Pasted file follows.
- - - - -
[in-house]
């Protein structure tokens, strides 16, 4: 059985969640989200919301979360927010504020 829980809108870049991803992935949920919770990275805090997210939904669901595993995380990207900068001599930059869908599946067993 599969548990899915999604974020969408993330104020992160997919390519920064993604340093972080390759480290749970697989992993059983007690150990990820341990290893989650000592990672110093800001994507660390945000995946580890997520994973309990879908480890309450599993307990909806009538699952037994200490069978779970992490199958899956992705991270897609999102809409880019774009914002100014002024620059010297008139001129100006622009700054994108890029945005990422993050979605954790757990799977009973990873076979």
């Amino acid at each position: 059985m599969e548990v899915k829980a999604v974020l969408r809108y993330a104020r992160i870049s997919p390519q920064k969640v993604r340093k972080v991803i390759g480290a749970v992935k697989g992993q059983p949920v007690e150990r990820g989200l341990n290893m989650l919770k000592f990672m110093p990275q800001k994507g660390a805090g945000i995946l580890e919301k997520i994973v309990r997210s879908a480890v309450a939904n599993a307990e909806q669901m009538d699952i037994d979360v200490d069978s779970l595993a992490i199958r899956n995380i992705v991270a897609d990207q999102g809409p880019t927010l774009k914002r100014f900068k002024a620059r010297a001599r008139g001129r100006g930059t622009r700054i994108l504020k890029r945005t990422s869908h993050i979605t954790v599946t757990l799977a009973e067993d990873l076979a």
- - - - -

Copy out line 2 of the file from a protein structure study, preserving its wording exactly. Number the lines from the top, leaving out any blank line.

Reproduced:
């Protein structure tokens, strides 16, 4: 059985969640989200919301979360927010504020 829980809108870049991803992935949920919770990275805090997210939904669901595993995380990207900068001599930059869908599946067993 599969548990899915999604974020969408993330104020992160997919390519920064993604340093972080390759480290749970697989992993059983007690150990990820341990290893989650000592990672110093800001994507660390945000995946580890997520994973309990879908480890309450599993307990909806009538699952037994200490069978779970992490199958899956992705991270897609999102809409880019774009914002100014002024620059010297008139001129100006622009700054994108890029945005990422993050979605954790757990799977009973990873076979």